Robert Lipsyte 21:30
in the essay that we've just heard, and in the fair report, is that after the taxpayers pay for the hardware of PBS, its corporate sponsors who decide what's actually going on the air. Is that fair?
Barry Chase 21:47
No, it's not fair. The and in fact, much of what is on the air is paid for by the public as well. Though there is in an underfunded system, the possibility and no doubt some reality to this, that that those who choose to support particular programs will pick and choose from among a full range of program options. And we'll pick those that they think make the most sense for whatever their own sensibilities are. So that I, there was a concern here, I think, Pat, there's some food for thought and what Pat has to say as there is in the in the fair report, because the we have known for a long time that with what she calls a jerry rigged system, we are more subject than we like to be to the picking and choosing a program funders, for pieces of the schedule. I don't I don't think that it's necessarily relevant to the to the MacNeil Lehrer NewsHour, which is, after all, a news program with an orientation toward the kind of decision making that Robin described. And by the way, Pat also left out some other very important things we've done such as the African series, which was the the first and only series on television done about Africa from an African perspective in which caused a certain amount of consternation among the power elite. But the point still is, there is something to the point, that if the public wishes to have a system of public television service that reflects the public's views fairly, then the public should pay for more of that system than it does at present. I think there's no question about it. And I think with a multicultural public, there will be an increasing tendency toward a multicultural Public Television.
Robert Lipsyte 23:28
Carolyn Craven, is it more than a than Barry Chase's concern? I mean, is it systemic kind of either safe or conservative?
Carolyn Craven 23:37
It is safe, I think it is conservative, and I think it is systemic on South Africa Now, the program of that, that I represent on public television has no corporate underwriting at all, and that we were considered corporate unfriendly, because that the show is considered to have an anti apartheid bias, and so therefore, was corporate unfriendly for corporations. I don't even know what that means. Does that mean they support apartheid? I've never even I've never even understood what that meant, in terms of a South African context. But it's more than that, Oh, you look at public television, and you can look at it hour after hour, day after day. And yes, the Africa series was wonderful. And yes, eyes on the prize is terrific. But they are really exceptions, rather than the rule of one just pays attention to the hours, a white male conservative. Influence is just clearly there. I think that and I know in news programs that when it comes to calling an expert on an issue, you call the people that, you know, well, when most of the people who run these shows are white males, they're going to call other white males whom they know and more. I don't think it's nonsense. And I think that it not only happens, but it's even more than that, even when women or minorities are called in. For example, blacks are called in to discuss issues that either predominantly affect blacks in this country or that effect Affrica, you know, as though we have no opinions on the environment or about China or about Central Europe or Central America, Eastern Europe. You know, I'd love to comment on all those subjects and can have, you know, and have informed opinions on all those subjects. But that, that even when we were called in, were called in to represent such a narrow focus as though you know, as the blacks only concern. Concerns are about what other blacks are doing, either in this country or abroad. And that's truly offensive.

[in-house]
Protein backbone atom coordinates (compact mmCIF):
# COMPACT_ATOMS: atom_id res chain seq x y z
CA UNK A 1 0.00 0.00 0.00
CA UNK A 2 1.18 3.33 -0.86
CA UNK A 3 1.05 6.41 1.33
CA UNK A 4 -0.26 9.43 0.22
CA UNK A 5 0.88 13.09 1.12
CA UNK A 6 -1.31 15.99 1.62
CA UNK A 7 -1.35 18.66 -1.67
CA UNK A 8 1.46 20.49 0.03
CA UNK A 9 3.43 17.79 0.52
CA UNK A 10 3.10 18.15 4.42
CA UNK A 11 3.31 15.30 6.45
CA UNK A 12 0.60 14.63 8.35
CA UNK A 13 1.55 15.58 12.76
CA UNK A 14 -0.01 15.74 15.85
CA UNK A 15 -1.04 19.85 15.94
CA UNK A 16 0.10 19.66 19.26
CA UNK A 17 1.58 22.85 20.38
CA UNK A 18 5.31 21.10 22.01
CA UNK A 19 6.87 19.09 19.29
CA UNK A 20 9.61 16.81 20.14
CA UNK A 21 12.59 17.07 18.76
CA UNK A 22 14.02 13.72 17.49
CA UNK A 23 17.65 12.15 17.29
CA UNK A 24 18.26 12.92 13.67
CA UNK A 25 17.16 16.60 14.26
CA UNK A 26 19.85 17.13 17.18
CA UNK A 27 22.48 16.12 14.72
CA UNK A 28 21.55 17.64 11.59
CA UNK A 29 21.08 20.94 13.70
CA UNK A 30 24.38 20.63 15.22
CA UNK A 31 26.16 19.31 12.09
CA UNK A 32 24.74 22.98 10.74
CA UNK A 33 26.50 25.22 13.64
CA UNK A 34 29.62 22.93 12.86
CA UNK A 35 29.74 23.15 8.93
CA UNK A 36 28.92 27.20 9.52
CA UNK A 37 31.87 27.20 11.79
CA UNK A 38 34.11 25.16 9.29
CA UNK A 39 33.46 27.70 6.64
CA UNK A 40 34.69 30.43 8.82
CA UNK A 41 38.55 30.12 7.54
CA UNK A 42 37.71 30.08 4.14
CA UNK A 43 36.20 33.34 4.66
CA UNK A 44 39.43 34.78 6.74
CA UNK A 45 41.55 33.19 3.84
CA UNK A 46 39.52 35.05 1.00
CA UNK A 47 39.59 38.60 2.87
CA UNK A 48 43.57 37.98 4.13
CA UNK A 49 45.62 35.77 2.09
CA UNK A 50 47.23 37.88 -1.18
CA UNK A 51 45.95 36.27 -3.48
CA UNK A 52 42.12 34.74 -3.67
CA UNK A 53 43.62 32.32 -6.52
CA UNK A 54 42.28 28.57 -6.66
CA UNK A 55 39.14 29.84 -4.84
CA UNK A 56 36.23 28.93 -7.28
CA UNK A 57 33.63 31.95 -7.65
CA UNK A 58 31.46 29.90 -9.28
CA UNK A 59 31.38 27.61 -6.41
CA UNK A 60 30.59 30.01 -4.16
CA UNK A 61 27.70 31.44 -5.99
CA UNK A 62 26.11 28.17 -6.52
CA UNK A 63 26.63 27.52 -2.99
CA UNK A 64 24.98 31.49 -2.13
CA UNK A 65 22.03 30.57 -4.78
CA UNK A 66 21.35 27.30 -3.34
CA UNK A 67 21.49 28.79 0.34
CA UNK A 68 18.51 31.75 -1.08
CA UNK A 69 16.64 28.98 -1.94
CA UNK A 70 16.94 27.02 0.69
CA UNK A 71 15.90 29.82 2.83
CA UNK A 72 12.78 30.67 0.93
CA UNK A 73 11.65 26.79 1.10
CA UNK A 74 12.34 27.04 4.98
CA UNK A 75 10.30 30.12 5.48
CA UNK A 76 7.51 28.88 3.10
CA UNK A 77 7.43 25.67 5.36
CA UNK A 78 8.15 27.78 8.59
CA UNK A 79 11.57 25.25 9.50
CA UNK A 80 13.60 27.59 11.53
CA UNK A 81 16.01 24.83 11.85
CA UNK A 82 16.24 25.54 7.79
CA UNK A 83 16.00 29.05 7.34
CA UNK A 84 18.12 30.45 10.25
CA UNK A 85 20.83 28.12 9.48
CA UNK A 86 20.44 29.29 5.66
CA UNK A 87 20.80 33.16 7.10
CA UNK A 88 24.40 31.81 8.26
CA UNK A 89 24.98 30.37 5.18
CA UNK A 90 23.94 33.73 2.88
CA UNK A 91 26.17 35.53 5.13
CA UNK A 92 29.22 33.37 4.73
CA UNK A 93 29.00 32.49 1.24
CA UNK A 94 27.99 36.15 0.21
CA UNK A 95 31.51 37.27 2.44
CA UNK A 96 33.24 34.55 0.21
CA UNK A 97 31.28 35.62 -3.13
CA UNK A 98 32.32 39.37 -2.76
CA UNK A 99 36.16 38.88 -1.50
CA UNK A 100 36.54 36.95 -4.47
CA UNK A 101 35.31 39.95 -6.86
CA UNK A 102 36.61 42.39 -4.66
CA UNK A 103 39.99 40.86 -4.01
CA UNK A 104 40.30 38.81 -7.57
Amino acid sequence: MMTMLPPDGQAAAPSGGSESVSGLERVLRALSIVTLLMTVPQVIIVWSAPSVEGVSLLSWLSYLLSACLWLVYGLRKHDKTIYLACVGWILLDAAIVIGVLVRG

Robert Lipsyte 25:36
That's just the ghettoizing.
Carolyn Craven 25:39
It's a real ghettoizing
Robert MacNeil 25:42
Well, I'm, I'm offended by the implication, in those northern implication, it's a charge in the essay, because they have images from our program, that none of the issues that the woman Aufderheidi raises. none of the questions raised are discussed, I'm just defending our program. Now, PBS has a very wide range of programs, I'm discussing our program, all of the concerns and issues that she raised have been discussed and often discussed more than once, in our program, for instance, the question of worker safety and safety from pesticides and people in the field, the safety of people working on oil rigs have been have been featured on our program, you have to look at the program as a whole. And I, I'm not going to sit here and tolerate the implication that we only reflect a small corporate white American middle class
Carolyn Craven 26:35
I think you do tend to try to reflect a consensus and You said so yourself earlier on, and that, that it seems to me that news programs also
Robert MacNeil 26:44
reflect a consensus. I said that in the case of Nicaragua at a particular time, when the issue had changed in Washington, and after after there being no consensus for a long time. The as a result of the of the intervention by the five American presidents bitterly opposed by the Reagan administration, tolerated by the Bush administration. The the two parties on Capitol Hill had come together, our program reflected that during that,
Jeff Cohen 27:11
why can't you have a critic of that consensus? What is so difficult
Carolyn Craven 27:16